It wasn’t long ago that “moonlighting”—working a second job in addition to regular employment—was frowned upon by corporations who expected employees to devote themselves completely to the company. But pressures of lower wages combined with higher costs of living have largely made those expectations unrealistic. Additionally, rapid technological advances have made it easier for employees to work fulltime while pursuing other income streams.
These developments explain why H.J. Chammas’ The Employee Millionaire is not a conundrum. Rather, it’s a validation that smart goal-setting combined with “can-do” motivation can build real wealth, leading to that moment when moonlighters make that final leap to leave their day jobs and concentrate totally on investing or, if they desire, retire completely from both jobs.
Chammas lays that foundation with excellent content that includes the financial ‘ins and outs’ of acquiring rental properties (e.g. strategies for dealing with banks, analyzing rental property opportunities, managing properties). He also provides a thoughtful approach for analyzing less tangible considerations, such as identifying limiting beliefs, balancing lifestyle desires and pressures and managing the moving target of personal motivation.
Readers who find it difficult to slog through financial discussions full of equations will get some relief in the author’s conversational tone and informational anecdotes. Chammas offers helpful “real-life” examples, such as analyzing the financial profile of Joe Public (married millennial with two children) to determine how many properties Joe can afford to rent. Readers will appreciate Chammas’ suggestion for building a team to support their real estate ventures (instead of going it alone).
Those who have suffered some real estate investment disasters may argue that few employees have the mental makeup to survive, much less relish, working both jobs. Nevertheless, The Employee Millionaire will appeal to a broad swath of readers who appreciate this intelligent message of hope couched in helpful advice that they can leverage—even if they never choose to make the leap to rental property investor.
Also available as an ebook.
H. J. Chammas’s The Employee Millionaire forwards a comprehensive plan for investing in and making money from real estate rental properties.
Motivated by the financial crisis in 2008, Chammas decided to take control of his own financial future. He read books, attended seminars, and took advice from mentors and advisors that resulted in the financial freedom he sought. This book imparts those lessons to others, arguing that most employees have little opportunity to become millionaires through their jobs or via traditional investments; investing in rental properties may be the solution.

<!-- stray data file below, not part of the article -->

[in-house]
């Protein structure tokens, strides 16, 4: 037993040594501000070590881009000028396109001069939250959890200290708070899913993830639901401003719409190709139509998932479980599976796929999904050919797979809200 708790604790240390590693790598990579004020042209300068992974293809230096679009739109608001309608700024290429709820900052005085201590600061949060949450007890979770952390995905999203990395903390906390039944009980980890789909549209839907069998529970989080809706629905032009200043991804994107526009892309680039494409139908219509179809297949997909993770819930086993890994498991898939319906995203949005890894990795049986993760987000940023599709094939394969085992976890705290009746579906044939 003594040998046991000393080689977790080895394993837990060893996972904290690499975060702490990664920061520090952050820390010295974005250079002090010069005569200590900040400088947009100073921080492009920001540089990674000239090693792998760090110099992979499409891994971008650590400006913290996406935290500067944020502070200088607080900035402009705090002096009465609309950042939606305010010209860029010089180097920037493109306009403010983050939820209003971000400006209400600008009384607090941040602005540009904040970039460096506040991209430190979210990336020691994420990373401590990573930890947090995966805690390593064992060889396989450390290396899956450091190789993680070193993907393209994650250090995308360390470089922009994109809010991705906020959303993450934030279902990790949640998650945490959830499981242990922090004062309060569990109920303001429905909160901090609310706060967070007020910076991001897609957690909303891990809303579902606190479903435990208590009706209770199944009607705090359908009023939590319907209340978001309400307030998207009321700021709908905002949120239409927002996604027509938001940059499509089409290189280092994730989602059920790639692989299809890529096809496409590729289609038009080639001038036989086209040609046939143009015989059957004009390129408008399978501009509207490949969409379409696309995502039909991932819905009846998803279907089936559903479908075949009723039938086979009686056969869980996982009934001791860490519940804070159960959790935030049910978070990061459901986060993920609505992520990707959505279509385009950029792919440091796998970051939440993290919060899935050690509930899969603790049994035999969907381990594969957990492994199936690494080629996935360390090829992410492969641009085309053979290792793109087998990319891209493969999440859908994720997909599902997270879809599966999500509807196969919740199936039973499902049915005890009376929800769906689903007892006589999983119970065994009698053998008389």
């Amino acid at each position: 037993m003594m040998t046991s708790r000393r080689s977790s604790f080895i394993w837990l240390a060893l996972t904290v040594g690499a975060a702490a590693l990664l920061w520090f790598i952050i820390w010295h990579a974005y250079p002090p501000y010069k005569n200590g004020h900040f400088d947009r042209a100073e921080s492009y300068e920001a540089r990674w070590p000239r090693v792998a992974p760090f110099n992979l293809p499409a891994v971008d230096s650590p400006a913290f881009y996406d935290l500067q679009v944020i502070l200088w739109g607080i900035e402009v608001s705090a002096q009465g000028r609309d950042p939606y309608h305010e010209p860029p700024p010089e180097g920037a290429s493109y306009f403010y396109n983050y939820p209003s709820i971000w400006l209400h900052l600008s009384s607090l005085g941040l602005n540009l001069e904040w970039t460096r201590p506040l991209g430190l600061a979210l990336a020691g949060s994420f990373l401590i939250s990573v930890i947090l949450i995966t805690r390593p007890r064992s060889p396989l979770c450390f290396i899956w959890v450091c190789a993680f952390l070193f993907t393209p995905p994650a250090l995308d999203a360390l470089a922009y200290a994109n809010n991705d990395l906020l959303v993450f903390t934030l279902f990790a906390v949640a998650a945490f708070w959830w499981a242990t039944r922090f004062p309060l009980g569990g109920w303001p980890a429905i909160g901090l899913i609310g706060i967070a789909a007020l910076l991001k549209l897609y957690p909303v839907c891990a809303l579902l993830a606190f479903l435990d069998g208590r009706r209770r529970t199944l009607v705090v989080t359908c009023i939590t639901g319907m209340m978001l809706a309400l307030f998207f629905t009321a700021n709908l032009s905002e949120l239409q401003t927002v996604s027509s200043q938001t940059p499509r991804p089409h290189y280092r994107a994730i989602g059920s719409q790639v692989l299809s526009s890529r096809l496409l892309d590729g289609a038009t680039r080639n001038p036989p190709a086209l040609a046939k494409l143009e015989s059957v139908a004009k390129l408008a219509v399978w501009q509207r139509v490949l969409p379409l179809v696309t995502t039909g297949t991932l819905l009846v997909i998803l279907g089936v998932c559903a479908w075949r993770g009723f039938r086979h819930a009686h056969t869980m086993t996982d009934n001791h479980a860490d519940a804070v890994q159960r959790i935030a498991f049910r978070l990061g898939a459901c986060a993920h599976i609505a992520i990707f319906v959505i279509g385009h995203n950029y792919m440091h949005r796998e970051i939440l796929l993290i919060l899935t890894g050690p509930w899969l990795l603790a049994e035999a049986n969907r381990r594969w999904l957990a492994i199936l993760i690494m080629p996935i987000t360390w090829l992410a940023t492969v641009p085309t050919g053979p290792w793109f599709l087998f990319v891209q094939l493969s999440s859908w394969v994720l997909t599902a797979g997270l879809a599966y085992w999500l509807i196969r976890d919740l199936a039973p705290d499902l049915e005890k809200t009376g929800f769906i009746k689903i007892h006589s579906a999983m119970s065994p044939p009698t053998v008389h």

The book is organized into four distinct, logical parts: “Where Am I Now?,” “Why Am I Here?,” “Where Do I Want to Be?,” and “How to Get There?” Parts 1 and 2 address general financial issues while parts 3 and 4 concentrate on rental properties.
The first half of the book offers solid personal financial management advice. It discusses the nature of a personal financial statement, explaining in clear, uncomplicated language concepts including assets, liabilities, and cash flow. The book also explains the concept of a “dashboard” of financial key performance indicators (KPIs). It walks through a thorough example of the KPIs and provides a handy spreadsheet model for a dashboard, both in the book and online. This material is well explained and illustrated and should be valuable to anyone who wants to better manage their personal finances. Still, developing KPIs may be a sophisticated concept for some readers.
The second half of the book digs deep into a single investment strategy: investing in rental properties by leveraging “your position as an employee to qualify for bank loans” to “put you on the road to being wealthy.” For those skeptical about such an approach, the book addresses the psychology of taking appropriate risks and overcoming “limiting beliefs” with “empowering beliefs.” It outlines a “three-step journey to financial freedom” that becomes the starting point for a detailed discussion of rental property investments.
While the book is careful not to characterize its proposed investments as a get-rich-quick scheme, it still presents rental property investments in a largely positive and enthusiastic manner. The text is reinforced with relevant examples. For the prospective real estate investor, the “rental property investment blueprint” is likely to be the most valuable part of the book. It is a step-by-step, soup-to-nuts guide, including information about getting loans, property analysis, offer negotiation, property financing, rental policies, and property management. Each of ten separate steps is described in exhaustive but lucid detail.
The text is augmented by numerous tables, charts, mathematical formulas, and forms, all of which are very helpful in clarifying the content. The book’s “me-to-you” style of writing is conversational and informal yet businesslike. The page layout is conducive to easy reading.
The Employee Millionaire concerns a very specific form of investing that may not be right for everyone, but for those interested in investing in rental properties, this expertly written book offers the necessary guidance and support.